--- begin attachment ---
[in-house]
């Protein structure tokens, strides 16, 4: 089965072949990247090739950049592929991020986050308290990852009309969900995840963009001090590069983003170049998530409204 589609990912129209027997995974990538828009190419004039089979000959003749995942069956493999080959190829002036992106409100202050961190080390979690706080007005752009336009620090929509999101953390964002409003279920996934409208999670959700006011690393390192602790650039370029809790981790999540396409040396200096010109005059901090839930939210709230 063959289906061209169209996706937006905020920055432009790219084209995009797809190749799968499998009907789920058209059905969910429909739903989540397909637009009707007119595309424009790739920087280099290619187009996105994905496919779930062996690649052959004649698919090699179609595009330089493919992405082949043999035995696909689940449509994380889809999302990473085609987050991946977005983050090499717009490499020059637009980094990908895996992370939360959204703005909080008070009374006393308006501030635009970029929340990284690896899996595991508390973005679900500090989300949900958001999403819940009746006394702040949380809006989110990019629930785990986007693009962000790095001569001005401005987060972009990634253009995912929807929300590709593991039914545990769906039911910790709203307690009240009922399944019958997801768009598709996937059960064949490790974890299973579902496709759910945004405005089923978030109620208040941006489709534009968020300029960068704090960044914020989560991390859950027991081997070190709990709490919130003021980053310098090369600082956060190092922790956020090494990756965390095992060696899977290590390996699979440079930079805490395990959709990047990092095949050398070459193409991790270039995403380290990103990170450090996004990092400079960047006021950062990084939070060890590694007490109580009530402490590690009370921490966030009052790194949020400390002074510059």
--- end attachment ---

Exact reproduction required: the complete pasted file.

[in-house]
């Protein structure tokens, strides 16, 4: 089965072949990247090739950049592929991020986050308290990852009309969900995840963009001090590069983003170049998530409204 589609990912129209027997995974990538828009190419004039089979000959003749995942069956493999080959190829002036992106409100202050961190080390979690706080007005752009336009620090929509999101953390964002409003279920996934409208999670959700006011690393390192602790650039370029809790981790999540396409040396200096010109005059901090839930939210709230 063959289906061209169209996706937006905020920055432009790219084209995009797809190749799968499998009907789920058209059905969910429909739903989540397909637009009707007119595309424009790739920087280099290619187009996105994905496919779930062996690649052959004649698919090699179609595009330089493919992405082949043999035995696909689940449509994380889809999302990473085609987050991946977005983050090499717009490499020059637009980094990908895996992370939360959204703005909080008070009374006393308006501030635009970029929340990284690896899996595991508390973005679900500090989300949900958001999403819940009746006394702040949380809006989110990019629930785990986007693009962000790095001569001005401005987060972009990634253009995912929807929300590709593991039914545990769906039911910790709203307690009240009922399944019958997801768009598709996937059960064949490790974890299973579902496709759910945004405005089923978030109620208040941006489709534009968020300029960068704090960044914020989560991390859950027991081997070190709990709490919130003021980053310098090369600082956060190092922790956020090494990756965390095992060696899977290590390996699979440079930079805490395990959709990047990092095949050398070459193409991790270039995403380290990103990170450090996004990092400079960047006021950062990084939070060890590694007490109580009530402490590690009370921490966030009052790194949020400390002074510059």